Consumer proposals are a popular method of debt management. This is largely because individuals often end up repaying much less than what they actually owe their creditors. If you are considering taking this route as a means of debt consolidation without filing personal bankruptcy, you should know what filing such a proposal entails. Many Canadians have benefited from consumer proposals to help them get out of debt, but they are not without their risks.
In this article, we’ll break down what a consumer proposal is and who stands to benefit from filing for one the most.
What is a Consumer Proposal?
Consumer proposals are a form of debt repayment that involves the help of a government-licensed bankruptcy trustee to file. The trustee reaches out to creditors with a repayment proposal, which often entails a smaller repayment amount than what is actually owed. Over the typical span of four to five years, the individual then makes monthly payments toward the agreement made between them and their creditors.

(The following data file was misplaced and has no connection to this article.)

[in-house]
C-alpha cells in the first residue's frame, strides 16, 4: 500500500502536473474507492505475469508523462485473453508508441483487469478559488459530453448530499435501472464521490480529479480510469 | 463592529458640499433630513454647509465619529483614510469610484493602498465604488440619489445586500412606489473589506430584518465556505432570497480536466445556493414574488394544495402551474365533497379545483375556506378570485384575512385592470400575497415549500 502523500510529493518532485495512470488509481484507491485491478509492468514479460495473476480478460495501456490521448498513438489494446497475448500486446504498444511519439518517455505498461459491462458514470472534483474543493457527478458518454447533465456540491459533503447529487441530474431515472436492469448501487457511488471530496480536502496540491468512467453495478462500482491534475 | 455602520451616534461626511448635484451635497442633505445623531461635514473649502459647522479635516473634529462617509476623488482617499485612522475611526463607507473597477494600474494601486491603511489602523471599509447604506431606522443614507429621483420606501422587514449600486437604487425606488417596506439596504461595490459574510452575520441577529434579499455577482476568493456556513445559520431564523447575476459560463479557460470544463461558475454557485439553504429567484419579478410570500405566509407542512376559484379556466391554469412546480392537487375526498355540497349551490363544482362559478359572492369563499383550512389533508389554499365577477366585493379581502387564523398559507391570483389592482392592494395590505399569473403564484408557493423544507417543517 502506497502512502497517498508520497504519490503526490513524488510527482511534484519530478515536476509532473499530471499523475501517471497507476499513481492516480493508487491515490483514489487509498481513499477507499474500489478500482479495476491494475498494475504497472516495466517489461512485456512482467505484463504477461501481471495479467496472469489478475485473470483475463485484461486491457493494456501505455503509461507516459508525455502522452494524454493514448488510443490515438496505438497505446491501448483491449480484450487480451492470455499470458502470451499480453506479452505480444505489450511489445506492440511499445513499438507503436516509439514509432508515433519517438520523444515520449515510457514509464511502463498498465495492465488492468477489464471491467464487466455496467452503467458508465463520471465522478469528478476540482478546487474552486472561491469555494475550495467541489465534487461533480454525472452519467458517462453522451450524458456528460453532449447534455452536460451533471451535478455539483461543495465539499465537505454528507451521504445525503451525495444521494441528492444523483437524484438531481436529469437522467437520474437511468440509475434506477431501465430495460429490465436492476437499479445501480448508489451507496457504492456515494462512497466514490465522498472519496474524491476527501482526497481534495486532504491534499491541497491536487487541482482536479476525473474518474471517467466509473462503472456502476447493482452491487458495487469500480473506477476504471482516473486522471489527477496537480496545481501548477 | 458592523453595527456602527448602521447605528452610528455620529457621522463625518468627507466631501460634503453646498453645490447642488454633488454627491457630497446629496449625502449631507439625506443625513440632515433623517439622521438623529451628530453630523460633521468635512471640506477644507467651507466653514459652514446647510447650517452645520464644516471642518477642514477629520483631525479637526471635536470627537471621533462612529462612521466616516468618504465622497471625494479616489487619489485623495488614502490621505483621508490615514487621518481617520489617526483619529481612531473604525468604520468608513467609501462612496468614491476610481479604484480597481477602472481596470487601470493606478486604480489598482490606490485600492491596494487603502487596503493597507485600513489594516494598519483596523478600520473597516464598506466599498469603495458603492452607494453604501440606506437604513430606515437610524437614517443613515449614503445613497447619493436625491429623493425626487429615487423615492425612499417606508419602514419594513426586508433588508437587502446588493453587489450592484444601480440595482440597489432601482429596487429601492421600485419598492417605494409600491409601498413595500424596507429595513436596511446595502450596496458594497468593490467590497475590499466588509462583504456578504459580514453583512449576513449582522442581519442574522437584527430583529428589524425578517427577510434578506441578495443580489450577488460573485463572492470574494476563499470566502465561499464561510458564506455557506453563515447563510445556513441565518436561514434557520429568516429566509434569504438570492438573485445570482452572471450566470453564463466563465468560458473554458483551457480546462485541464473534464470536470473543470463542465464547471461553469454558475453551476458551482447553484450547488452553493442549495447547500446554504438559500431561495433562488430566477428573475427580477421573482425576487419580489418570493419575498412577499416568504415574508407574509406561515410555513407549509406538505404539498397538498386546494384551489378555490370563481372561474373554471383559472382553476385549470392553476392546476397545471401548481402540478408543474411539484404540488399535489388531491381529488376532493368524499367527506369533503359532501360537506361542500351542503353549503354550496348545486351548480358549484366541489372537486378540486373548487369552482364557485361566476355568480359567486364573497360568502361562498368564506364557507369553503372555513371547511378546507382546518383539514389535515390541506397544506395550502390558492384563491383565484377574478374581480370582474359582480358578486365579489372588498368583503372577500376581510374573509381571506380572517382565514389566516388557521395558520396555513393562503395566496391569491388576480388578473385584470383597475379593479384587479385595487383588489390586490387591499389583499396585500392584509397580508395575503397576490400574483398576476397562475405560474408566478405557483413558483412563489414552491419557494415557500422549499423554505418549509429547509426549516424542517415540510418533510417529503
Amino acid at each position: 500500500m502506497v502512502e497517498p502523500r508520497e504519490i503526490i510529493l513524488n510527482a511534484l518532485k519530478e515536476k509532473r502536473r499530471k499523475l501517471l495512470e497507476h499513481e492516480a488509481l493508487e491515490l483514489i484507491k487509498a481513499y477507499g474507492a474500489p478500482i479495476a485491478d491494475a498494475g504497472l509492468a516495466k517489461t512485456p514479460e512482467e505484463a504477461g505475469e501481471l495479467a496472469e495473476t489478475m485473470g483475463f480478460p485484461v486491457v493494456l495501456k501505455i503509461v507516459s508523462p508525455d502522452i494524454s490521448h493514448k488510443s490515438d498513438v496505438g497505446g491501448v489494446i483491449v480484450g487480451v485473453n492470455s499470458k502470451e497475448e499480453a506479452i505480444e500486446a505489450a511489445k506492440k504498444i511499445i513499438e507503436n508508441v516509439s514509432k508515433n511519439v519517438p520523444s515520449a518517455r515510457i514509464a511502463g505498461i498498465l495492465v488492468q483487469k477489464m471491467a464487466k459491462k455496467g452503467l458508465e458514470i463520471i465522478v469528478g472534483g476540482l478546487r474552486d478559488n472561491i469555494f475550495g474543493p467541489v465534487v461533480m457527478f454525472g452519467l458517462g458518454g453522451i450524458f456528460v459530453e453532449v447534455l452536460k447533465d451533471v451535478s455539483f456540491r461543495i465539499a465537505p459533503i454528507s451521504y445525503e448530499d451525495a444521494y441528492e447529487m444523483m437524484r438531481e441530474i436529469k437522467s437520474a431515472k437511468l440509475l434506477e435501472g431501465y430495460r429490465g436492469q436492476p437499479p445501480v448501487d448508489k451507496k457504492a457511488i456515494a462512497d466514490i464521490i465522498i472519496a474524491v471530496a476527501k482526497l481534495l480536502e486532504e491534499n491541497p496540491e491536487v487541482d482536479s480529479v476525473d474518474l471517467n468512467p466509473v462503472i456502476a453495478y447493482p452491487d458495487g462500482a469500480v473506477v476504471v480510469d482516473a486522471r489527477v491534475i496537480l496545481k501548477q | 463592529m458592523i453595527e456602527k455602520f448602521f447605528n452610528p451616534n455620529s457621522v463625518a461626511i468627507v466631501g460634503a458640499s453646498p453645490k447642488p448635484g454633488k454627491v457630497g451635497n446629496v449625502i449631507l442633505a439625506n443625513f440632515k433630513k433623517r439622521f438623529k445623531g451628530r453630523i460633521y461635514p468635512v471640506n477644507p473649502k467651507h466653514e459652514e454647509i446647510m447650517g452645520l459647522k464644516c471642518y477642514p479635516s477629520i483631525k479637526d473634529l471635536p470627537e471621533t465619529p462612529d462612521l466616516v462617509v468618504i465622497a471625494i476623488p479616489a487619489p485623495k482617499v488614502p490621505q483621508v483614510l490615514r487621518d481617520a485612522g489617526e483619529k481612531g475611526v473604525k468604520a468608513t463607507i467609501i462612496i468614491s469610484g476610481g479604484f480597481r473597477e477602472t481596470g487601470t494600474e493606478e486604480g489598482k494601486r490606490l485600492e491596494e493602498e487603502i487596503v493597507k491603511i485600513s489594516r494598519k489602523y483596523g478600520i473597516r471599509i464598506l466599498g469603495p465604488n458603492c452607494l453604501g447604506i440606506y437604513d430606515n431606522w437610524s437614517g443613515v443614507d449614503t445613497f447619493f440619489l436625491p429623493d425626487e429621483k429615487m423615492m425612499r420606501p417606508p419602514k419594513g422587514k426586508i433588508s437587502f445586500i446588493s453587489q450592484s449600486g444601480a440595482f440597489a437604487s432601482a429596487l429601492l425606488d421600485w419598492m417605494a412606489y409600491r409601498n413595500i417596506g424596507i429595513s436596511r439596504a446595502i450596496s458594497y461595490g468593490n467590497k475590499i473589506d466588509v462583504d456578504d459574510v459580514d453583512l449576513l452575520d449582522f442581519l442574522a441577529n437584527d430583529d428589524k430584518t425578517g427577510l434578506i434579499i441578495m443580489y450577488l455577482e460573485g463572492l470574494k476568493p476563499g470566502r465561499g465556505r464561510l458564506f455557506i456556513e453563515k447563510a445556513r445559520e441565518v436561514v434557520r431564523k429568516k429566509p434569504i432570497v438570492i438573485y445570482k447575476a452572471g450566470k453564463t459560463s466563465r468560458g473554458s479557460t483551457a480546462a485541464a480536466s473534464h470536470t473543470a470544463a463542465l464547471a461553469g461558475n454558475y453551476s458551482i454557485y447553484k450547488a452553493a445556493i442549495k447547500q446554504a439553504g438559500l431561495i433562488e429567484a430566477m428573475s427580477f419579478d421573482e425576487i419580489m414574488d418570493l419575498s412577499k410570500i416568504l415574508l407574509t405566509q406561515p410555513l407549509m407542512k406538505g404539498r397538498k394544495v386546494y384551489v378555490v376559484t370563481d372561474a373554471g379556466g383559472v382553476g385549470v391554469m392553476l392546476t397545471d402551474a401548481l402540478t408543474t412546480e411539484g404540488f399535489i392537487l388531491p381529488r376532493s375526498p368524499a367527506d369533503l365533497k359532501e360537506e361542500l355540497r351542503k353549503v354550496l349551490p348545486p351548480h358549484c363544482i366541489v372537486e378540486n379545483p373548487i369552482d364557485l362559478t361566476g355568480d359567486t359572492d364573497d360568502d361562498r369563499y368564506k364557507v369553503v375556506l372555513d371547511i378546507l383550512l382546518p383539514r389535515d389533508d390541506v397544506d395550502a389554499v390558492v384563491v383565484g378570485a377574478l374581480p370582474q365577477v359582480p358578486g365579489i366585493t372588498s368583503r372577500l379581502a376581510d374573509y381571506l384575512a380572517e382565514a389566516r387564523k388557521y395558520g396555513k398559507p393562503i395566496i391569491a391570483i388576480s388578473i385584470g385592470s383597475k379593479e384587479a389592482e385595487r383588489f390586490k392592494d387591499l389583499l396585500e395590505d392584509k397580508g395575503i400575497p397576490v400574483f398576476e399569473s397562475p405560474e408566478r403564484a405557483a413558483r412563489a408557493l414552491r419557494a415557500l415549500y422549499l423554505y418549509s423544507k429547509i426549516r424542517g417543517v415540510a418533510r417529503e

Consumer proposals only work when the creditors involved agree to the terms brought forth by the bankruptcy trustee. Only if the majority of your debt holders approve of the proposals will it move forward.
Who Benefits Most from a Consumer Proposal?
There are many conditions involved in the filing of a consumer proposal that aren’t ideal for everybody. If you have the means to properly repay your creditors without filing for one, that is the best thing to do.
If you find yourself in one of these circumstances, however, a consumer proposal could be a very wise move:
- You do not qualify for a debt consolidation loan.
- You do not have a professional license that can be affected by your filing. Such professional licenses include those required to work in certain areas of finance.
- You do not object to having your information searchable on a database. Consumer proposals are public proposals, so this information can be dug up with ease.
- The majority of your debts are unsecured debts.
- You can afford to make the repayments every month, on top of your rotating debt and other bills.
- Once your Toronto home increases in value you can get a second mortgage and pay off the proposal with no penalty.
A bankruptcy trustee will help to determine which of your debts can be covered and repaid under a consumer proposal. Student loan debt less than seven years old, as well as secured debts, are guaranteed to be rejected for a consumer proposal.